NEW YORK ( Real Money) -- The natural buyer for every major service vertical has left the building, and it is time for others, who want to have relevance on the web, to step up.
When you sit down with anyone of import in the restaurant, hospitality, travel, entertainment and real estate businesses, it doesn't take long before they get around to the idea that Google (GOOGL) is either going to develop a competing service to the ones they use, or that Google is going to buy the one that they are stuck with or have to use it because it owns the space.
But right now, because the scrutiny is on Google, whoever else is out there -- Microsoft (MSFT) or Yahoo! (YHOO) or Priceline (PCLN) or even Gannett (GCI) being the most obvious -- has a chance to make a bold move that checkmates Google before it even starts to acquire or spend a lot of money to develop a competing service -- although of those four, only first three have the stock and cash to be able to make it worthwhile.
Think about it like this. Is there any doubt that the restaurant and hotel ratings businesses are going to be terrific businesses as the web becomes more persuasive? How about home rentals? How about real estate buying?
But because of the weird dichotomy between the private markets, where the valuations are pretty ridiculous even as they will probably hold up if the market gets more buoyant, and the public markets where only profitable growth is tolerated, there is a once-in-a-lifetime chance to move while Gulliver Google is tied down by the feds.
What should be done? I would roll 'em all up: Zillow (Z) for real estate, Grubhub (GRUB) for delivery, Yelp (YELP) for ratings, HomeAway (AWAY) for housing rental and TripAdvisor (TRIP) for research (Priceline can't buy it, too anti-competitive, and Gannett doesn't have the money). I would put them in one huge travel, entertainment, real estate and leisure vertical, and I would bill myself as the one-stop location for all going out and going away needs.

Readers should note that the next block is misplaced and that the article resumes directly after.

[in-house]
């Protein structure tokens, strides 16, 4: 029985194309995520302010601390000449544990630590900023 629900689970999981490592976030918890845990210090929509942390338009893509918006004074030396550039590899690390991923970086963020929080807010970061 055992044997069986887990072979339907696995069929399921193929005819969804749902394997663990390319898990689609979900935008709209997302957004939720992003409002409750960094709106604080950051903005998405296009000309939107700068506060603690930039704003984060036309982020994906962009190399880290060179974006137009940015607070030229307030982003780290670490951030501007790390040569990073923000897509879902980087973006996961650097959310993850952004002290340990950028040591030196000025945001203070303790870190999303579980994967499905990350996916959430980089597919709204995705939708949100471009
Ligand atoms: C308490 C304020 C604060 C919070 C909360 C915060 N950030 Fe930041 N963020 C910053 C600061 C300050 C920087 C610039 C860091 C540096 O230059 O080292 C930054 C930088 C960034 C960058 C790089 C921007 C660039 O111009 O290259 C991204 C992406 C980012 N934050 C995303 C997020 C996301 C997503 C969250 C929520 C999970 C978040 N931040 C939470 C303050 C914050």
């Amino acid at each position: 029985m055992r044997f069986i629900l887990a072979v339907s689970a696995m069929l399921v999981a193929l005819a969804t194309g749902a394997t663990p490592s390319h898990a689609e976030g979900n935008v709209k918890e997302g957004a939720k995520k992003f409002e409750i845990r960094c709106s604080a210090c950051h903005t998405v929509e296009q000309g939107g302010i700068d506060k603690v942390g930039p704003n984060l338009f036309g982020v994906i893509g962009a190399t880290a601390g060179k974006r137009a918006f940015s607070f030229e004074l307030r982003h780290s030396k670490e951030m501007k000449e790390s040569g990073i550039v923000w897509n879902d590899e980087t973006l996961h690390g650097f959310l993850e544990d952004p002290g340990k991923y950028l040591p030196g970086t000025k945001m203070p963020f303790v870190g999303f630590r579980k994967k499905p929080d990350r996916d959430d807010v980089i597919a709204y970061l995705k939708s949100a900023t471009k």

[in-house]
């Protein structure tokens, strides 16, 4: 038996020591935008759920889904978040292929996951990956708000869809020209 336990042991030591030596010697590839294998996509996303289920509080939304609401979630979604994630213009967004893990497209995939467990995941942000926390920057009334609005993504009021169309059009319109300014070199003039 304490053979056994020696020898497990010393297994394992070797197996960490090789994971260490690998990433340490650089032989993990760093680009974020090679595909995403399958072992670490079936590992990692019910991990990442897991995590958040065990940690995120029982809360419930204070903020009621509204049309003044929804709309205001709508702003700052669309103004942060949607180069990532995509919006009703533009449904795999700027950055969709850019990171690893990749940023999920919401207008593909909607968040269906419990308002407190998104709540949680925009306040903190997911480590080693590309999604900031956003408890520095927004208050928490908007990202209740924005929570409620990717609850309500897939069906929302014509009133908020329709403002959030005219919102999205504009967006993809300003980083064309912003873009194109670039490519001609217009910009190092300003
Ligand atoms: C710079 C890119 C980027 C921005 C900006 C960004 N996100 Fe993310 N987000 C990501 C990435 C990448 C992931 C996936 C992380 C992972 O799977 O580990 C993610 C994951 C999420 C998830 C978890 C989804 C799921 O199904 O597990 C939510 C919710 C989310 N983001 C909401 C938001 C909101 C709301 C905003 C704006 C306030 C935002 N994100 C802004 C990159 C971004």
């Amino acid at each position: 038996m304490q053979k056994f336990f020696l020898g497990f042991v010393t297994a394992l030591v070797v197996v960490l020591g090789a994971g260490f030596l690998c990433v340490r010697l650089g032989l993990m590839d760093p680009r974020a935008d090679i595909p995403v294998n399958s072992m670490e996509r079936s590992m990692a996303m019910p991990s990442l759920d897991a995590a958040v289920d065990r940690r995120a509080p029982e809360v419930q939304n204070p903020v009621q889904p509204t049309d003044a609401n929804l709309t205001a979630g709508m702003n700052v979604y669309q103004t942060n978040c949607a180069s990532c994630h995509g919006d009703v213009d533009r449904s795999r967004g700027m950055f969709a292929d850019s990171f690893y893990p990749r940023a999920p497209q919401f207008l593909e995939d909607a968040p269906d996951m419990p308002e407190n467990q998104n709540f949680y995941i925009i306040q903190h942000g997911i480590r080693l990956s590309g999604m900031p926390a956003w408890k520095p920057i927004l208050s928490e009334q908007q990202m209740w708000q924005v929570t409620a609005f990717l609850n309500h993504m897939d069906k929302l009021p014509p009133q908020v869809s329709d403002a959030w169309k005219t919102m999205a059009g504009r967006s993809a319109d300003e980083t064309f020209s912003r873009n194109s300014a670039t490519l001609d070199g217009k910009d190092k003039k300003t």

Put simply, what you would be doing is recreating an online but viral newspaper that would allow you to figure out what you want to do -- stay in, stay out, go away, rent, buy -- and the site could be both advertising- and subscription-supported.
Right now, the kingpins in these areas are still solidifying their grasp, but still worry about Google using its reach to wreck them. Zillow just bought Trulia for game-set-match in real estate. Yet the market value of the company reflects none of that dominance, because the market won't tolerate the spending right now. HomeAway doesn't have the growth that some would want, but with the right deep-pocketed partner, it could morph into Airbnb, meaning an insane valuation could be right around the corner. TripAdvisor is really about the only player left in a fabulous space -- I would have loved to have married it with Concur Technologies (CNQR), but SAP swallowed it up as part of a suite of cloud products.
The long knives are out for Yelp but, trust me, if the market didn't demand profitability, it could really extend its reach. Grubhub seemed like a simple delivery service, but has taken New York by storm and is building out its network everywhere. It turns out that staying at home and ordering in is something that's loved, even though the restaurants hate the cut they have to give Grubhub. So what. They do.
It's extraordinary what's for sale and what can be accomplished by a forward-looking company that doesn't have to fear Google anymore because of the FTC. How can one of these companies not recreate the newspaper that's viral and customer-driven, meaning little to no cost to those who operate it if it settles into dominance?
All of the potential acquirers have capital, but aren't showing the growth the market wants. All of the targets have growth, but don't make enough money to build out. Nobody wanted these properties, for fear of Google coming in. The time to take advantage of Google's weakness is now, before a new administration comes in and looks the other way again. Will they take it? Wrong question. Should they? Absolutely.
Editor's Note: This article was originally published at 7:08 a.m. EDT, March 31, on Real Money.